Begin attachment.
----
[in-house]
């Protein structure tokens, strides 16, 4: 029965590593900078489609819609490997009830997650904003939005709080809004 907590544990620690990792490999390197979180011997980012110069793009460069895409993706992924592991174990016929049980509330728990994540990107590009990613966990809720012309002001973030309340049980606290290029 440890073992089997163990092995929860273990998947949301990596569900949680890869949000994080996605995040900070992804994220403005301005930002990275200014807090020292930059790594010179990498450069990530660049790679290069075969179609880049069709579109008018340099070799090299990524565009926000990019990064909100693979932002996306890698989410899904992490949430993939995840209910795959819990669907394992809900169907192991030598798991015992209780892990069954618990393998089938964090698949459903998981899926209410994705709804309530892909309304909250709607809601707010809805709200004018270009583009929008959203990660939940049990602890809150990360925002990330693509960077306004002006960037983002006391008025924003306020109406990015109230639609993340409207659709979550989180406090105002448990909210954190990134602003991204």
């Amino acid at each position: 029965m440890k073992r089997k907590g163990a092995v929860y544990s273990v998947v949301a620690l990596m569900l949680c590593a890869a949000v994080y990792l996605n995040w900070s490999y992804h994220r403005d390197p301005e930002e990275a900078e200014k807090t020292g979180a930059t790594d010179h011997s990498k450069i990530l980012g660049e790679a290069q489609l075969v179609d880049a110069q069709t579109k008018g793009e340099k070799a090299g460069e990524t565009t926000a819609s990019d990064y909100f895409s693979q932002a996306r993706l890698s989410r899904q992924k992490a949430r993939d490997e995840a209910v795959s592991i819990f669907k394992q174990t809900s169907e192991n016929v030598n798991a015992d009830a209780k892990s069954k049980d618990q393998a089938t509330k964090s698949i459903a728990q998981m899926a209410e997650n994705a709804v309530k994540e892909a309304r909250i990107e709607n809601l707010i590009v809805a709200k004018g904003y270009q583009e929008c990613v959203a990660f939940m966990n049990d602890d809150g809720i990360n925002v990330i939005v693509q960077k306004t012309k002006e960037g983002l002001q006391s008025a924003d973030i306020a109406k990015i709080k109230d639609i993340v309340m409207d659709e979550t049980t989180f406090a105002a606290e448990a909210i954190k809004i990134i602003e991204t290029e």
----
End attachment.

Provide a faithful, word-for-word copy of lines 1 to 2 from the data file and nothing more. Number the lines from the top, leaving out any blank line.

[in-house]
């Protein structure tokens, strides 16, 4: 029965590593900078489609819609490997009830997650904003939005709080809004 907590544990620690990792490999390197979180011997980012110069793009460069895409993706992924592991174990016929049980509330728990994540990107590009990613966990809720012309002001973030309340049980606290290029 440890073992089997163990092995929860273990998947949301990596569900949680890869949000994080996605995040900070992804994220403005301005930002990275200014807090020292930059790594010179990498450069990530660049790679290069075969179609880049069709579109008018340099070799090299990524565009926000990019990064909100693979932002996306890698989410899904992490949430993939995840209910795959819990669907394992809900169907192991030598798991015992209780892990069954618990393998089938964090698949459903998981899926209410994705709804309530892909309304909250709607809601707010809805709200004018270009583009929008959203990660939940049990602890809150990360925002990330693509960077306004002006960037983002006391008025924003306020109406990015109230639609993340409207659709979550989180406090105002448990909210954190990134602003991204």